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Not a great result but we see most of the factors as short term. Management noted softer revenue growth impacted by softer market conditions. In addition, costs were impacted by wages rising more quickly than private health insurance premium rises (particularly in Victoria). While management saw increased competition in some markets. But new & upgraded hospitals are enjoying strong growth overall.
Investors seem surprised at the scale of the decline in earnings versus the prior year and the company’s share price suffered as a result. Debt is currently sitting near the upper end of our comfort zone, though this should fall after opening of the Northern Beaches Hospital in late 2018, when NSW government will deliver its first patients and pay its agreed share.
Noise around rapidly increasing private health insurance costs and the falling level of cover selected by consumers, along with the major expansion program of Healthscope will continue to muddy results through to the completion of Northern Beaches (Sydney) in FY19.
While this year’s result was disappointing the causes do not appear to be insurmountable. An ageing demographic and rapidly rising health care costs will, in the long run, see governments find ways to encourage private health care membership and this should support Healthscope (and others such as Ramsay Healthcare) over the medium to long term.
Telstra was the second largest detractor (behind Commonwealth Bank) from the index last month after it slashed its future dividend expectations due to increasing earnings headwinds from both the National Broadband Network (NBN Co) and growing competition in the mobile phone industry.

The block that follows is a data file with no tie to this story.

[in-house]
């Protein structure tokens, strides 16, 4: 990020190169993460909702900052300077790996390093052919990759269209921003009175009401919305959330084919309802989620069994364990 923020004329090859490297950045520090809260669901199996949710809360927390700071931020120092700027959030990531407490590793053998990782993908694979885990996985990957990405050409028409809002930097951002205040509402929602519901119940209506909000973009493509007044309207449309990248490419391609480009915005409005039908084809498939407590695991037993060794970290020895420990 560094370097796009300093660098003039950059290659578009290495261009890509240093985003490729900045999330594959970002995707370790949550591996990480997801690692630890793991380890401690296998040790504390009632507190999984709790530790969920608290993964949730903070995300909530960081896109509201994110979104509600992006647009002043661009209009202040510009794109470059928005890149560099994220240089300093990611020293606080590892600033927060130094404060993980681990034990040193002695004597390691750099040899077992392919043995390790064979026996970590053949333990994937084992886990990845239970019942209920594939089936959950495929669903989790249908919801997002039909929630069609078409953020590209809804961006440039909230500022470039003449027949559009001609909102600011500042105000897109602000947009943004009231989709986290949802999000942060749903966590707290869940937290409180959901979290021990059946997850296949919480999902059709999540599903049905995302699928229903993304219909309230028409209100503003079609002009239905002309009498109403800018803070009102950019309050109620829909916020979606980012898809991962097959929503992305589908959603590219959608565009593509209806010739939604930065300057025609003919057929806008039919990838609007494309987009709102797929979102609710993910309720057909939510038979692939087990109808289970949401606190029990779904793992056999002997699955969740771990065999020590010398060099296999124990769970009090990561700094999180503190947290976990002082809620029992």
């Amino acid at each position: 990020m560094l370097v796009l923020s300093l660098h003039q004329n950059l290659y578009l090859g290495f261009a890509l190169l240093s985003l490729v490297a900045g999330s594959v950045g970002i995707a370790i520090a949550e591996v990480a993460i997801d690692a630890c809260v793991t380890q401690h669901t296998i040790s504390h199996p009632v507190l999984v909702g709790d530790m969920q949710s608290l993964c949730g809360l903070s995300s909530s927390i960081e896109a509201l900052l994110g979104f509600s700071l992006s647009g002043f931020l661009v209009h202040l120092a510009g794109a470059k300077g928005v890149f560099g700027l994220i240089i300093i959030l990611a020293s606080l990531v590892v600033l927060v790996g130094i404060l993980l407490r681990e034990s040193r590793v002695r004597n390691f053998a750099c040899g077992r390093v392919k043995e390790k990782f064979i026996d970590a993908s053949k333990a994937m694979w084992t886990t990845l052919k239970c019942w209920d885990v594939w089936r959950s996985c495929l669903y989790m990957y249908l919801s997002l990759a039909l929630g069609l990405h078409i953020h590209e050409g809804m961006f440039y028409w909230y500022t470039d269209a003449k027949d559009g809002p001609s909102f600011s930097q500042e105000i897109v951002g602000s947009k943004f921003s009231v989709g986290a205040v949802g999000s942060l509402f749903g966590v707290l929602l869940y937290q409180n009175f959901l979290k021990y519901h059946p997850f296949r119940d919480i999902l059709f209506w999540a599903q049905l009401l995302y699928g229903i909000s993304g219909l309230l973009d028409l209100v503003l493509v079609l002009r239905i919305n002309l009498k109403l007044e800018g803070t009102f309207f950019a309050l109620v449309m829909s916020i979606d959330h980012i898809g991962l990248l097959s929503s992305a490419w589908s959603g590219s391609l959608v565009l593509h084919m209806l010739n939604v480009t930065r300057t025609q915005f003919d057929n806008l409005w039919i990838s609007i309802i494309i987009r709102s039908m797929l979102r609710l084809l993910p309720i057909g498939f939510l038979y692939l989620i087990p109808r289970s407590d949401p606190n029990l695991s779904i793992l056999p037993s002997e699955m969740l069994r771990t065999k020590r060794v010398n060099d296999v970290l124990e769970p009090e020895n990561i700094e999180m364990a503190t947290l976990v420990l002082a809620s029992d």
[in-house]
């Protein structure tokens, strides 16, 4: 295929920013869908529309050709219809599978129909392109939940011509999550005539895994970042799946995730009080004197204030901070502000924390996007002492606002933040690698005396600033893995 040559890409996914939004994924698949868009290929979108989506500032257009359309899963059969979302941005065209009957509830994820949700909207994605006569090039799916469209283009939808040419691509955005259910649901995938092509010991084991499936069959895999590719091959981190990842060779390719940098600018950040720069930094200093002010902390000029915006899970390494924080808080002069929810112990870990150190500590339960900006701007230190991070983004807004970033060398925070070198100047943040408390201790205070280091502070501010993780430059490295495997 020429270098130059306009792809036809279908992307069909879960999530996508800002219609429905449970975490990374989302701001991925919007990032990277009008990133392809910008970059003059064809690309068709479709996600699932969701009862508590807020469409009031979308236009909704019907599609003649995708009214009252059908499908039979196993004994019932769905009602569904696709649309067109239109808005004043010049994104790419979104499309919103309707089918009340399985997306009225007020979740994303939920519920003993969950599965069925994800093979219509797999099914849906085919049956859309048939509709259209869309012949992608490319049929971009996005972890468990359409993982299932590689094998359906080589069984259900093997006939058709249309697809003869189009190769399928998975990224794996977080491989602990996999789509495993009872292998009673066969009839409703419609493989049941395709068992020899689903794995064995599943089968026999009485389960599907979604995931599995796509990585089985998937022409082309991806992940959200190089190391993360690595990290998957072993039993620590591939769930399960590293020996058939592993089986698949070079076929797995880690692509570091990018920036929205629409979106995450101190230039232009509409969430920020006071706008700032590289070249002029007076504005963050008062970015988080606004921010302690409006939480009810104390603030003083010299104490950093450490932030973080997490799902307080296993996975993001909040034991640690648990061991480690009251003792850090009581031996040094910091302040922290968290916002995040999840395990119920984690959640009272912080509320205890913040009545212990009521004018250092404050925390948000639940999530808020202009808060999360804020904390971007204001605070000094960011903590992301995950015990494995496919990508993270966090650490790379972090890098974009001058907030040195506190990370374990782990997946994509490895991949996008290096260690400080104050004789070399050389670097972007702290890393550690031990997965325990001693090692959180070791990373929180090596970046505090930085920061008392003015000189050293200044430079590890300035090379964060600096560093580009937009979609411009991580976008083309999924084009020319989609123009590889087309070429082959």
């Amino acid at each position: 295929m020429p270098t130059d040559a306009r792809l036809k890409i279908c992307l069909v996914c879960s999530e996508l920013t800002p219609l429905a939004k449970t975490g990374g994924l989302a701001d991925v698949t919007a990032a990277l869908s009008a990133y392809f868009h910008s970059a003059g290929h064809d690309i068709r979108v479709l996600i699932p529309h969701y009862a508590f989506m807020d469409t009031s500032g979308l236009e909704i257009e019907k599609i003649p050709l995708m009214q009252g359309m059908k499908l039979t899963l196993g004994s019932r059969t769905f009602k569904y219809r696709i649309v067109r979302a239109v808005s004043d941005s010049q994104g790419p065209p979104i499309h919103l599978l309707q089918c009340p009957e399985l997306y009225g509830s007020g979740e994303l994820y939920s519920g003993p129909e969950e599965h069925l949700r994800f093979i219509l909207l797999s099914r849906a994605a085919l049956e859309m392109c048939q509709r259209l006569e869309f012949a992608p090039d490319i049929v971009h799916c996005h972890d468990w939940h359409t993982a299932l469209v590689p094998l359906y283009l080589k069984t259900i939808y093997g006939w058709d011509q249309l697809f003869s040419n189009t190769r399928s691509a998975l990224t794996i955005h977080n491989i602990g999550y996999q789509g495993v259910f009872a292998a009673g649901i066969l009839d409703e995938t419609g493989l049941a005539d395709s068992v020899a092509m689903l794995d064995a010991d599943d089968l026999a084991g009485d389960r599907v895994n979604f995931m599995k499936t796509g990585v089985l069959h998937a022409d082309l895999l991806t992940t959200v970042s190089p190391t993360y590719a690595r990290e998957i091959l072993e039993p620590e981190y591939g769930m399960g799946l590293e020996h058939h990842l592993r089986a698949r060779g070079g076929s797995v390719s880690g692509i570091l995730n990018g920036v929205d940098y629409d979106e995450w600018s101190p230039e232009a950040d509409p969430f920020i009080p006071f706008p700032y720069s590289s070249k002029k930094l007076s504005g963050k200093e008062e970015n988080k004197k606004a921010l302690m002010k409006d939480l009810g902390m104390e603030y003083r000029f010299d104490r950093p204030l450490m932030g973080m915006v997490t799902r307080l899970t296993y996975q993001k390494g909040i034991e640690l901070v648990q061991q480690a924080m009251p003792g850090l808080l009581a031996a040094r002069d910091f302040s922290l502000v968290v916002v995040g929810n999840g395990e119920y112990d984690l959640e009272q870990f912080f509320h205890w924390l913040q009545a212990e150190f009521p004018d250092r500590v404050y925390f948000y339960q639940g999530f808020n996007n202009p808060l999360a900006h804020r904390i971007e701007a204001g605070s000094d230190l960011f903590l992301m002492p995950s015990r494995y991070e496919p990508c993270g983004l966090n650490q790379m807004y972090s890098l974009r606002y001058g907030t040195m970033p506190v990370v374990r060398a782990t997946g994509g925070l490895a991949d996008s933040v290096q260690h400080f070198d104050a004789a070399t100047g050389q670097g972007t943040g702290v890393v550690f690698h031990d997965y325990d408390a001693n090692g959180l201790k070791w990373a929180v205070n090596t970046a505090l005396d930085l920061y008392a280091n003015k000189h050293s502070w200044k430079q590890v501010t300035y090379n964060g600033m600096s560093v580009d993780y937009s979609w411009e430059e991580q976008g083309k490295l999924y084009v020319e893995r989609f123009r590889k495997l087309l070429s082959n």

Following its announcement, investors reacted savagely and its shares fell to a level that effectively saw them trade at a price equivalent to their long term 6.5% - 7.0% yield based on the lower future dividend stream.
The dividend cut would afford Telstra a longer timeframe to fill its $3.0 billion operating earnings hole created by the NBN rollout. This maybe a necessary step because it may have difficulty maintaining its new 22c dividend in the long term.
Unfortunately, Telstra’s original plan to restructure the company via securitising 40% of its NBN payment ($5 billion) was recently rejected by NBN Co on the basis that it will create no value to NBN Co (i.e. Federal Government). Under this proposal, $1 billion was to repay debt and $4 billion for a share buyback – effectively increasing its earnings per share.
On the positive side of this rejection by NBN Co, it should give investors comfort that the remaining 60% of the NBN payment will now likely remain a predictable earnings stream for Telstra shareholders.
Ultimately, the high cost of the NBN rollout will remain a challenge for all telecommunications resellers, including Telstra, unless NBN Co looks to re-price its access costs.